Government

A day in the life of… Digital Media Officer at Leicester City Council

This week’s Day in the Life has a particularly interesting angle, as we talk to Ian Gallagher, the digital media officer at Leicester City Council.

Thanks to Richard III and that car park, followed by Vardy and his party (dilly ding etc), Leicester is firmly on the world map.

But council digital work is more than social media and PR. Let’s get the inside track, as well as some excellent career advice from Ian.

Three key charts from the ‘Digital Skills Gap in Government’ report

Digital transformation is a unique and idiosyncratic process, wholly dependant on the organisation in question.

However, that’s not to say there aren’t lessons we can learn by looking at case studies. Indeed, the UK Government has been a crucible of digital innovation for some years.

So, what better place to look for lessons on addressing the digital skills gap within your own business? 

10 insightful GOV.UK blog posts on service design

So, we’ve been talking about Government Digital Services (GDS) and GOV.UK quite a lot on the Econsultancy blog.

This is for two reasons. One: it’s great (in the middle of open, agile transformation that starts from without). Two: Mike Bracken is speaking at the awesome Festival of Marketing in November.

Here I’ve rounded up 10 of the best blog posts from GOV.UK’s 59 (count them!) blogs. Each post deals with user experience, service design or digital transformation.

I hope you enjoy them as much as we have.

GOV.UK fixes Reddit user’s bug in just a day

We and many others have made our love for Government Digital Services (GDS) quite clear. 

From its UX, to its style guide, to its place in changing the perception of the web.

However, I thought it worth quickly flagging up an interesting post on Reddit that shows just how far GDS has come and the standards it is setting.

In the post a redditor from the Home Office highlights a poor experience and a developer from the GOV.UK team fixes it within a day.

If you want to hear from Mike Bracken, executive director of digital at GDS, get yourself to the Festival of Marketing in November.

Social media in an election year: what can we expect?

Politics and social media go hand in hand. There’s even a social network with political consciousness an implicit demand of its users (Volkalize).

Social media is mature enough now that in America the senate is currently deciding on whether employers should have the right to demand disclosure of social network user names from its employees.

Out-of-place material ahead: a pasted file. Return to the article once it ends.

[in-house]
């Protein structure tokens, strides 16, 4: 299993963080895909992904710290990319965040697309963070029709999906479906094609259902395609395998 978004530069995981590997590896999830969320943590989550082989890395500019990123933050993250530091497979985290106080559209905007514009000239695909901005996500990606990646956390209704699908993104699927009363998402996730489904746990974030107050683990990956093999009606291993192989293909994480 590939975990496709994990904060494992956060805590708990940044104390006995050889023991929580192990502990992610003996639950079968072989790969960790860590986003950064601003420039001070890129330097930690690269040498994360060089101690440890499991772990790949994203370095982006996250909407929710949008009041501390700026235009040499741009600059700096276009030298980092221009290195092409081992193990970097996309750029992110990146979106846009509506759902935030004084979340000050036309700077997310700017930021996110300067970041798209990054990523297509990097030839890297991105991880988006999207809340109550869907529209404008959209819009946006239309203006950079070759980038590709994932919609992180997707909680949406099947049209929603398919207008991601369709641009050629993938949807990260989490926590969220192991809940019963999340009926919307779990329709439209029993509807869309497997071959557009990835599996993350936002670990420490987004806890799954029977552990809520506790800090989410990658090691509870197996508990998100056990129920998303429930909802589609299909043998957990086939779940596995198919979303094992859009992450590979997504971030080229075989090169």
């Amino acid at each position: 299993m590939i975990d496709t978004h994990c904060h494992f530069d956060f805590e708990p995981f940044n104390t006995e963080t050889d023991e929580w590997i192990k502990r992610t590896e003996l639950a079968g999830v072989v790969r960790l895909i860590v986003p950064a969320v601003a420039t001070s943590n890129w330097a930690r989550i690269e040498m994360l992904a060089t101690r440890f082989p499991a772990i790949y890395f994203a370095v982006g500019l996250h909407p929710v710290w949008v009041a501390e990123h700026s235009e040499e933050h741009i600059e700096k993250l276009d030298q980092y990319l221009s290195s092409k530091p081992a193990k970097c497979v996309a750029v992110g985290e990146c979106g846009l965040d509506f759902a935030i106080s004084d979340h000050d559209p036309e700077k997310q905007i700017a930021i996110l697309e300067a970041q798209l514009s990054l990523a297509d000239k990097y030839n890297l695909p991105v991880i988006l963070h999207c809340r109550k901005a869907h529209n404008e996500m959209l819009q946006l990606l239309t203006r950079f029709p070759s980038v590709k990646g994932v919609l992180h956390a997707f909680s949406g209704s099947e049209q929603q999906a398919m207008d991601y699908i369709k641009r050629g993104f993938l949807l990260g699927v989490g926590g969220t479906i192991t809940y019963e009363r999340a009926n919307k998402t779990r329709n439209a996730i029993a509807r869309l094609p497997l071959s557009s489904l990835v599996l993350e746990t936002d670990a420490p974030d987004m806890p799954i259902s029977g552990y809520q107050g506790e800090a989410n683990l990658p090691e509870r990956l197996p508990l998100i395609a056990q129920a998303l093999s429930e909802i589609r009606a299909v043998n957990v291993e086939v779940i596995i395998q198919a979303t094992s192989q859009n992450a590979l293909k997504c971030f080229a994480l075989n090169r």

Essentially, we see our free social media activity as a right, as much as we do our vote.

With Alastair Campbell the opening speaker on day two of our Festival of Marketing, and British and American elections in 2015 and 2016 respectively, it seems appropriate to ask ‘what can political parties expect from social media?’

Why I love the Gov.uk style guide

Let’s face it, in 2013 Gov.uk has featured in the forefront of many people’s minds as a flag bearer for great design and digital change. Continuing this trend, Thursday last week saw Gov.uk release the next section of its alpha style guide.

If you don’t have a style guide, or you have a fusty old copy in a shared folder no longer in use, or even worse, just a printed copy in a folder, well now is the time to update it and watch standards soar.

This style guide (part of GDS’s seven wider design principles) is still being optimised but now includes sections on ‘writing for Gov.uk’, ‘writing for the web’, ‘style points for various content types’ and a ‘transactions style guide’. 

It’s interesting that Gov.uk realises the style of the guide itself is important. Continuous work on improving navigation and keeping content up to date is as important for the style guide as for the wider site.

If information and guidance isn’t up to date, or the guide is not easily engaged with, errors carried forward will persist. 

Let’s take a look at the new style guide and see why it stands out, as well as what you can appropriate for your own organisation’s style guide. I hope you’ll agree with me, that when a style guide is done well, it’s actually a lot of fun to use, with more prescriptive advice on grammar reading as dead pan as a Stewart Lee gag.